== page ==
This is a test post to help evaluate the system.

## MathJax

- Examples copied from here
- Inline
- \(\sum_{i=0}^n i^2 = \frac{(n^2+n)(2n+1)}{6}\)

- Equation
- \[\sum_{i=0}^n i^2 = \frac{(n^2+n)(2n+1)}{6}\]

- Inline

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# Category: Emacs

## MathJax Test Post

## MathJax

## Warn About Unexpanded Macros On Export

## Reproducible Research, Literate Programming and Inter-Language Programming with Babel

This is a test post to help evaluate the system.

- Examples copied from here
- Inline
- \(\sum_{i=0}^n i^2 = \frac{(n^2+n)(2n+1)}{6}\)

- Equation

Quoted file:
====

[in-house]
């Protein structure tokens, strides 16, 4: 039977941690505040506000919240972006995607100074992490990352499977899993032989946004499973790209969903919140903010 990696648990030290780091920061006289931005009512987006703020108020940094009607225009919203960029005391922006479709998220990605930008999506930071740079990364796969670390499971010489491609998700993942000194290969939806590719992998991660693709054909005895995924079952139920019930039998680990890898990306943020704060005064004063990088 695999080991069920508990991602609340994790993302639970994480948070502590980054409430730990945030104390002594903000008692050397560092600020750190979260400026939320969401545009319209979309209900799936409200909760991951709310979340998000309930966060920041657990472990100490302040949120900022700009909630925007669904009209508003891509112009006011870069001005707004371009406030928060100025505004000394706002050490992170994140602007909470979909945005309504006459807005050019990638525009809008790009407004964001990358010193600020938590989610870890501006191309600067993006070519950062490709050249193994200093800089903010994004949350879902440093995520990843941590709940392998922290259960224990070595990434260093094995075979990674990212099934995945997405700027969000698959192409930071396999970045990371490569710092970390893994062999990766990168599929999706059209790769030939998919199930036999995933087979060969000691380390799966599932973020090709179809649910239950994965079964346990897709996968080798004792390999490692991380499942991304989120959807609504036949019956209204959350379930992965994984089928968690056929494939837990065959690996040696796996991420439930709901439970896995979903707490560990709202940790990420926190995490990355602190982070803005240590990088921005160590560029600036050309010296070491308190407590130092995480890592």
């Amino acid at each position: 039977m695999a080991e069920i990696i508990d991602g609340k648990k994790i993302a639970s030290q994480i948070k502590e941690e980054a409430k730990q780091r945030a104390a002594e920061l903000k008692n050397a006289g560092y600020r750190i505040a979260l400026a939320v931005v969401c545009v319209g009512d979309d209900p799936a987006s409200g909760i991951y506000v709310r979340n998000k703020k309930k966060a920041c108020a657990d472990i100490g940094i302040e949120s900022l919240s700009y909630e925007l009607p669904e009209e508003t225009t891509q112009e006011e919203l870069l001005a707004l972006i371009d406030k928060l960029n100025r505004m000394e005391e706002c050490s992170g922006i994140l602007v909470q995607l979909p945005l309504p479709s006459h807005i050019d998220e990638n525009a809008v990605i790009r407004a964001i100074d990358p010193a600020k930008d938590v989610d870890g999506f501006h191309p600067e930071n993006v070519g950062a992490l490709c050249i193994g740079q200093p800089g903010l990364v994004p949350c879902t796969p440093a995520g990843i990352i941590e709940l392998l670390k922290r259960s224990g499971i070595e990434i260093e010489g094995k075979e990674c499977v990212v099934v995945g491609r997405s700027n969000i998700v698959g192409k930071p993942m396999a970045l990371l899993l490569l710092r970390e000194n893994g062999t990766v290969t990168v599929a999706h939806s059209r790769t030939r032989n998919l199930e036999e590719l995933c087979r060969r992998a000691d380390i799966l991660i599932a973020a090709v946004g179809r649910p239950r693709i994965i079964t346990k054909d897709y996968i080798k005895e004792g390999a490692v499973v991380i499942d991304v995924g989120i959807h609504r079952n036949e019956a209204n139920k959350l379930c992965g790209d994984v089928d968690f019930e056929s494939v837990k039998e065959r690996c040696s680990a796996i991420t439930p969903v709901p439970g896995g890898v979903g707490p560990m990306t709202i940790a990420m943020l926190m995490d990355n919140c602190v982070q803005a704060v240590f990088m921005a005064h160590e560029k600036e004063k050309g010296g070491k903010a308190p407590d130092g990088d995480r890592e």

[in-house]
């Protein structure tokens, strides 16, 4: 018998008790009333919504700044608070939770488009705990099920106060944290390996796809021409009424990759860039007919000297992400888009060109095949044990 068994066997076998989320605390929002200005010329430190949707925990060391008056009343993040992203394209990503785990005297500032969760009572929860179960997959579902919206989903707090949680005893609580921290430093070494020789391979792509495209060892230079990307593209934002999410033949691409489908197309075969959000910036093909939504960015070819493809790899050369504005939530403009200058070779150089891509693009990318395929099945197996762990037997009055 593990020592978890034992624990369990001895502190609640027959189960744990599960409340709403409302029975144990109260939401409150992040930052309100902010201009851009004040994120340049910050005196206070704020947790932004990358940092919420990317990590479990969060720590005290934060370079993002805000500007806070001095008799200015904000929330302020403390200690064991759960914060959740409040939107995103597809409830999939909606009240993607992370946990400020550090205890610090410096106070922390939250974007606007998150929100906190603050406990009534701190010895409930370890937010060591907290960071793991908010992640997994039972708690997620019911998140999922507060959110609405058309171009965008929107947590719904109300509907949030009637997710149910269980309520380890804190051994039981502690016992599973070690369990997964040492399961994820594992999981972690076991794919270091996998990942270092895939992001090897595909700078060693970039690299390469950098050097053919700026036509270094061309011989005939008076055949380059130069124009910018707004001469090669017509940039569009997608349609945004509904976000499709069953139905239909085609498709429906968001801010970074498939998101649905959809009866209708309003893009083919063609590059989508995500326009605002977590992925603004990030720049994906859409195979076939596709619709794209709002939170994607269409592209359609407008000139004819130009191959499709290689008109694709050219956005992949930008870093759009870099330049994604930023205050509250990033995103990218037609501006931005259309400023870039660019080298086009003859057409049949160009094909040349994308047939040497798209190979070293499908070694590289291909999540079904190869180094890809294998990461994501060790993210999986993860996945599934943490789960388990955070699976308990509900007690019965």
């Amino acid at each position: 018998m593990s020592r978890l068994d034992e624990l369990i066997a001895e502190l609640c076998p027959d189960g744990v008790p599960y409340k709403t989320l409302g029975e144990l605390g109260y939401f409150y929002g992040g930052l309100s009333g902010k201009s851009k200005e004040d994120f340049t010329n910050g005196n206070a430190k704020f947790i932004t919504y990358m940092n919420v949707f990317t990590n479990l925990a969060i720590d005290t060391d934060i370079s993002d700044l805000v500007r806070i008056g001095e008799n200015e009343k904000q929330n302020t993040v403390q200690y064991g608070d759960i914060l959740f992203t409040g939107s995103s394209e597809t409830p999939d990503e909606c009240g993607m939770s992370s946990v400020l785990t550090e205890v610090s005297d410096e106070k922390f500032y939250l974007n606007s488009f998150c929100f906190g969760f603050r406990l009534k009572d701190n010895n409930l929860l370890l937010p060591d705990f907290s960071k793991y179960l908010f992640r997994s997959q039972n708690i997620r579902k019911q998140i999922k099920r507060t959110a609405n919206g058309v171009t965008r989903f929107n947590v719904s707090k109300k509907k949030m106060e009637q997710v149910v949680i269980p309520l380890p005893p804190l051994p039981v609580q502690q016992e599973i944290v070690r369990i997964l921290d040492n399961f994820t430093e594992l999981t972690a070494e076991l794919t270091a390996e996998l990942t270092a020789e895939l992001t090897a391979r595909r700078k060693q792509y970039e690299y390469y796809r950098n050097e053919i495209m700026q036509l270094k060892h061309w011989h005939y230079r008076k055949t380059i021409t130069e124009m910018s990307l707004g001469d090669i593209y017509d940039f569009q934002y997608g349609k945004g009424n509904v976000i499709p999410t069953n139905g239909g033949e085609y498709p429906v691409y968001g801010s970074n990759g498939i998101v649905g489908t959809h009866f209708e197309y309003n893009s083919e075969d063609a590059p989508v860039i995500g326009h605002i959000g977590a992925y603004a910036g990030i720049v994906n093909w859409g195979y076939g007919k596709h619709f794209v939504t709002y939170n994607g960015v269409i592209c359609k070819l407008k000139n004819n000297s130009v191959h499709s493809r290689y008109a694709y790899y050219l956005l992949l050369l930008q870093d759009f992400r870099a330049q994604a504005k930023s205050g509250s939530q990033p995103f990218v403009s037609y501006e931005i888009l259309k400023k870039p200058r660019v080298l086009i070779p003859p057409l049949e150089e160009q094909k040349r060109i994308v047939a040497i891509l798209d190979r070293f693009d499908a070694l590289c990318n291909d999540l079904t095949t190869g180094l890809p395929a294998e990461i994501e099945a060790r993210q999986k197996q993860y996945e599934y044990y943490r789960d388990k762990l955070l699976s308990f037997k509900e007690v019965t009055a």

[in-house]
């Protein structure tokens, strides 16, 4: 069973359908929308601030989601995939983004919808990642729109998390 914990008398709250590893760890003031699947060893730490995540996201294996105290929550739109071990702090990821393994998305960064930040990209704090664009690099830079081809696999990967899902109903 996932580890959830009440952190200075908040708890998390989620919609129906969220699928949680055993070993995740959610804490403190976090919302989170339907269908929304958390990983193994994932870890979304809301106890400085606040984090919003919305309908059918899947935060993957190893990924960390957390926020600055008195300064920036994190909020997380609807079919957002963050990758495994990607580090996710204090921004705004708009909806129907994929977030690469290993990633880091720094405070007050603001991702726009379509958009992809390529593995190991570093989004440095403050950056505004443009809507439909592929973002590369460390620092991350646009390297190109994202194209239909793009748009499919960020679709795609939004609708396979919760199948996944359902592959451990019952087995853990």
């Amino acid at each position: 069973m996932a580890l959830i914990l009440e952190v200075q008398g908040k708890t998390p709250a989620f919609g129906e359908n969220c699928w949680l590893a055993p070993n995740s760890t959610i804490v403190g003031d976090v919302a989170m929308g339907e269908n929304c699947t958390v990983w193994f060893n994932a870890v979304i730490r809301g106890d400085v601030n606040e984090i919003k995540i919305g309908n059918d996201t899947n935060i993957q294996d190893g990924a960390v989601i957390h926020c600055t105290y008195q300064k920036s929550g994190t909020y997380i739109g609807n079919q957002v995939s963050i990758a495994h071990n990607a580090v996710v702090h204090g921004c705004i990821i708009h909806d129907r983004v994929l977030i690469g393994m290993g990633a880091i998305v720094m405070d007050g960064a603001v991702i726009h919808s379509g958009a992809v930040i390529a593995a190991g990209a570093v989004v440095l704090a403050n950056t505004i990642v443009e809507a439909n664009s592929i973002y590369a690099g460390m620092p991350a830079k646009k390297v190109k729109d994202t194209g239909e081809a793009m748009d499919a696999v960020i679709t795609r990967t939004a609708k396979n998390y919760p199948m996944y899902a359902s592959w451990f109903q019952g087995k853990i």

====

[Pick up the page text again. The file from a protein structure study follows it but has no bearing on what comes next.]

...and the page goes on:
- \[\sum_{i=0}^n i^2 = \frac{(n^2+n)(2n+1)}{6}\]

- Inline

This post discussed the issues with failing to report macro expansion issues during export of an `org`

document. Most would want publishing to fail if a macro is not defined. Soon, it will.

It is now addressed, as confirmed in that same thread.

Babel is about letting many different languages work together. Programming languages live in blocks inside natural language Org-mode documents. A piece of data may pass from a table to a Python code block, then maybe move on to an R code block, and finally end up embedded as a value in the middle of a paragraph or possibly pass through a gnuplot code block and end up as a plot embedded in the document.

My current approach is to use multiple languages, build scripts, intermediate files to share data, and finally weave it together inside of LaTeX. The babel way looks intriguing, with excellent support (via Emacs modes) for numerous languages. Very exciting.

**2014-02-14**

This paper might pique your interest.